Augmenting agents refer to medicines taken in conjunction with antidepressants that help people who are experiencing some benefit, but not full remission, from the antidepressant. Augmenting agents can boost a partial response to a full response. The most common ones include aripiprazole (Abilify), an ADHD stimulant medication (amphetamine or methylphenidate), thyroid hormone, lithium, or a second antidepressant from a different class.
How Long Do Antidepressants Take to Work?
One of the most important things to remember when starting antidepressants is that they do not work immediately, as ADHD stimulant medication does. If you don’t notice an immediate improvement in symptoms, that does not mean the medicine isn’t effective. Here is what patients can expect, in terms of symptom relief and side effects:
For the first 10-14 days:
In the first two weeks, side effects will likely outnumber benefits. Initial side effects (which are likely to resolve later) include sleep disturbances, headache, dry mouth, dizziness, nausea, and loose bowel movements. Noticeable depression symptom relief is unlikely.
After about 2 weeks:
Two main symptoms of depression — irritability and crying spells — typically subside. These improvements can go unnoticed unless you’re actively looking for the change, so pay special attention to this. Any side effects also typically dissipate during this time.
After about 10 weeks:
This is the point at which you should be seeing everything that medication at that dose is going to do. If you do not have full remission by 10 weeks, you should discuss an augmenting agent with your clinician.
How Long Do You Stay on an Antidepressant?
The length of time you should stay on medication for depression depends on a wide range of factors and should be decided in discussion with your doctor.
That said, multiple studies have shown the following for individuals who experienced full remission:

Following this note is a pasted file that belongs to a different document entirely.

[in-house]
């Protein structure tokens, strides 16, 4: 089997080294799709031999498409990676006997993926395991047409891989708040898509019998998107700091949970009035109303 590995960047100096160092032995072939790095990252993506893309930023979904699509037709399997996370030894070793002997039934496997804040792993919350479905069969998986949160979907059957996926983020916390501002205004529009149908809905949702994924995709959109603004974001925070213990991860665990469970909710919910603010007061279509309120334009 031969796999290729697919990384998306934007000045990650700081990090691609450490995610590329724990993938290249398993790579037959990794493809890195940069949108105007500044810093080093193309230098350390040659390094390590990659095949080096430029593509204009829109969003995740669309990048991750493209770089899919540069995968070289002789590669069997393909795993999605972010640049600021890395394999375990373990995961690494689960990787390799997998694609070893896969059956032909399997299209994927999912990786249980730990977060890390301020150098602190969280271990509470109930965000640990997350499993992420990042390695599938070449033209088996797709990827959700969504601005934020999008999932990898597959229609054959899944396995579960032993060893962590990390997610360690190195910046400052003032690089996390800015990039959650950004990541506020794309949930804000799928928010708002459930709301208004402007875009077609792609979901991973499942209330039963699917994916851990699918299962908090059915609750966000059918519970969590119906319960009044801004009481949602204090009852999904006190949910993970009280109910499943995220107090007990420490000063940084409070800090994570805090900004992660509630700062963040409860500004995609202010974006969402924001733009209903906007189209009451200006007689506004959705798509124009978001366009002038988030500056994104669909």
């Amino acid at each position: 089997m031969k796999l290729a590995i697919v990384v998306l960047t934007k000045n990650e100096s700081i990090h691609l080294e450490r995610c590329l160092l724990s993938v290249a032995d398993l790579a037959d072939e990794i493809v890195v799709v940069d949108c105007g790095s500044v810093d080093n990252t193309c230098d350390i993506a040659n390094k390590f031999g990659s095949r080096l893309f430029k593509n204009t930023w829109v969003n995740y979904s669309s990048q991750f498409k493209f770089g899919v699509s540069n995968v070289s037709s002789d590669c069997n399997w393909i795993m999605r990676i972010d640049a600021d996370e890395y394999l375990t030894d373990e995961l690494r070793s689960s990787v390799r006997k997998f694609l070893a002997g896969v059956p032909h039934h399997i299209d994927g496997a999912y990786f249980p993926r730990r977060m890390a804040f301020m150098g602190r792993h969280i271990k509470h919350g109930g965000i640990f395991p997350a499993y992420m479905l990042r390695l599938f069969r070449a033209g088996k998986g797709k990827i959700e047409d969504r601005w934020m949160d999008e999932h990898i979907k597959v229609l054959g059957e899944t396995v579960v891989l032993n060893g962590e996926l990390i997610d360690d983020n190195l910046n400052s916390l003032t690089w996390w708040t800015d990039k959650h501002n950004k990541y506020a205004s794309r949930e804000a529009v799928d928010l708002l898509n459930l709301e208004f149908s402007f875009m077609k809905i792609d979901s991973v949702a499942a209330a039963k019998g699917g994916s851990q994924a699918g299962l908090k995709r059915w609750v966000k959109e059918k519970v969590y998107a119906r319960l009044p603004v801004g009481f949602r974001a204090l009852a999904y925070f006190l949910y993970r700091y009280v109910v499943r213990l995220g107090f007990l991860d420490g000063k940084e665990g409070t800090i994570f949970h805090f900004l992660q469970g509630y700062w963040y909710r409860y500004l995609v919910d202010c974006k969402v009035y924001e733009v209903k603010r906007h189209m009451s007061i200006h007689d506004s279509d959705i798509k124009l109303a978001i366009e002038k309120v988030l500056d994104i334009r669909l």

- When they stopped taking medication after 12 months, 5% of people relapsed to the depressive syndrome they experienced previous to medication.
- When they stopped before nine months, 75% relapsed.
Consequently, you are highly likely to relapse if you stop taking medication any time before one year on the medication(s) So, it is best to keep taking the antidepressant medication for a whole year even if you are feeling back to your old self.
All of the mood disorders are what we call “kindling illnesses” — that is, the more episodes you have, the more you will have in the future and the more severe they will get with each repetition. Statistically, if you immediately treat each depressive episode for a full year, you should expect 3 episodes in your whole life. If, on the other hand, you do not treat each episode completely or stop as soon as you as you feel better, you can expect 17 more depressive episodes through your life with each one becoming progressively more impairing, more painful, longer, and closer together.
How Do You Stop Taking Antidepressants?
As with any medication that works in the brain, it’s not a good idea to stop taking antidepressants suddenly. Some antidepressants can cause withdrawal-like symptoms and can worsen depression when stopped suddenly. If you’re thinking about ceasing your antidepressant medications, speak with your doctor about it and then taper off slowly according to their guidance.
Depression Medication: Next Steps
- Read: Am I Depressed? Symptoms of Depression and ADHD, Untangled
- Self-Test: Depression in Adults
- Read: The ADHD & Depression Link – Symptom Parallels and Distinctions
- Find a Specialist Near You: The ADDitude Directory